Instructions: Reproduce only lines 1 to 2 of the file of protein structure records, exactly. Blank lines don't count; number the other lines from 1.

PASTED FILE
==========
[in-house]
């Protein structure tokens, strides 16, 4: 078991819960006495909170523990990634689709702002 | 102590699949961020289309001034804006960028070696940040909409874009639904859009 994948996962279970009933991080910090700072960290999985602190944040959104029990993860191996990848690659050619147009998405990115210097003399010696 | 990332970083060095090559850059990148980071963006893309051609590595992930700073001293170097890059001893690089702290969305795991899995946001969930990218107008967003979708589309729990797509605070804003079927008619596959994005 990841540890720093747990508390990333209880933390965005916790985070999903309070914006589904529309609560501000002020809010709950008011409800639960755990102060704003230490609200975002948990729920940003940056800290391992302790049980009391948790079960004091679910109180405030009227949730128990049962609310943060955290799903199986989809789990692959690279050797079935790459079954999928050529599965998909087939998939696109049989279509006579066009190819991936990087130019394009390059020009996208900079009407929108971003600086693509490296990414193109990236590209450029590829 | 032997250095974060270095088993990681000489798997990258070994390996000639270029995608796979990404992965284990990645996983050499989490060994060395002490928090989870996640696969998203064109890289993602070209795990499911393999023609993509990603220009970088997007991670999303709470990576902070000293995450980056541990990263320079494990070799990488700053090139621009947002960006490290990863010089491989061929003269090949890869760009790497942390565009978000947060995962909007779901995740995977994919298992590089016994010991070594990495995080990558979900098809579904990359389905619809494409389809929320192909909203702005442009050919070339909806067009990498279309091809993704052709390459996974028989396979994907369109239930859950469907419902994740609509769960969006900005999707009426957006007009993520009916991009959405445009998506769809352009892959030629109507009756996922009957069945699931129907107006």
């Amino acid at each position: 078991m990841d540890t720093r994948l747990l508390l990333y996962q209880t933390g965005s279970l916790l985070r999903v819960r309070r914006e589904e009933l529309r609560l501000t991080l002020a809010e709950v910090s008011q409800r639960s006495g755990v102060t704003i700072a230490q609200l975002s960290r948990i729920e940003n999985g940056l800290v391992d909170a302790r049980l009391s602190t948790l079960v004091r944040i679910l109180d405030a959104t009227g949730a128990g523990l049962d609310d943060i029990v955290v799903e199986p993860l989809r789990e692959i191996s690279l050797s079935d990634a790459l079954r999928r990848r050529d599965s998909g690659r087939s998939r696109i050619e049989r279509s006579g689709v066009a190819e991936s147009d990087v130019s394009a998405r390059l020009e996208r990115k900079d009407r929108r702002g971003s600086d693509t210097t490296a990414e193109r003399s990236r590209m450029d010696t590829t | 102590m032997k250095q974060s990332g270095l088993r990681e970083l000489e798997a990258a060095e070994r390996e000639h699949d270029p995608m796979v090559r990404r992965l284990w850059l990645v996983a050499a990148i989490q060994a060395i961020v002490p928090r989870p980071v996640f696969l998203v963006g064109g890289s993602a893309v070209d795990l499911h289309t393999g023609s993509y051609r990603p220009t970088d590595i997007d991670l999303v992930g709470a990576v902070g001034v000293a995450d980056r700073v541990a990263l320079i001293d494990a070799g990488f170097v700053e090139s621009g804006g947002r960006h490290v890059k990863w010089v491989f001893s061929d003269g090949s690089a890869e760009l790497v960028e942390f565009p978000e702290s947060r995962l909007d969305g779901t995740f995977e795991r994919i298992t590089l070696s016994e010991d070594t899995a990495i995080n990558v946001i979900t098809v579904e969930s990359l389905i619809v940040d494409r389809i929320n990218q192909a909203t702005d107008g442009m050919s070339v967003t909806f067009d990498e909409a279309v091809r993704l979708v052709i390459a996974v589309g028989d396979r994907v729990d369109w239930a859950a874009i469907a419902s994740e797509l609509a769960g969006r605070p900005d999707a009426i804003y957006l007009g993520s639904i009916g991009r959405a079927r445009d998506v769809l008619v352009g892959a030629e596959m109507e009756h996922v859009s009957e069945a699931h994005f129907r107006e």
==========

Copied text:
[in-house]
């Protein structure tokens, strides 16, 4: 078991819960006495909170523990990634689709702002 | 102590699949961020289309001034804006960028070696940040909409874009639904859009 994948996962279970009933991080910090700072960290999985602190944040959104029990993860191996990848690659050619147009998405990115210097003399010696 | 990332970083060095090559850059990148980071963006893309051609590595992930700073001293170097890059001893690089702290969305795991899995946001969930990218107008967003979708589309729990797509605070804003079927008619596959994005 990841540890720093747990508390990333209880933390965005916790985070999903309070914006589904529309609560501000002020809010709950008011409800639960755990102060704003230490609200975002948990729920940003940056800290391992302790049980009391948790079960004091679910109180405030009227949730128990049962609310943060955290799903199986989809789990692959690279050797079935790459079954999928050529599965998909087939998939696109049989279509006579066009190819991936990087130019394009390059020009996208900079009407929108971003600086693509490296990414193109990236590209450029590829 | 032997250095974060270095088993990681000489798997990258070994390996000639270029995608796979990404992965284990990645996983050499989490060994060395002490928090989870996640696969998203064109890289993602070209795990499911393999023609993509990603220009970088997007991670999303709470990576902070000293995450980056541990990263320079494990070799990488700053090139621009947002960006490290990863010089491989061929003269090949890869760009790497942390565009978000947060995962909007779901995740995977994919298992590089016994010991070594990495995080990558979900098809579904990359389905619809494409389809929320192909909203702005442009050919070339909806067009990498279309091809993704052709390459996974028989396979994907369109239930859950469907419902994740609509769960969006900005999707009426957006007009993520009916991009959405445009998506769809352009892959030629109507009756996922009957069945699931129907107006």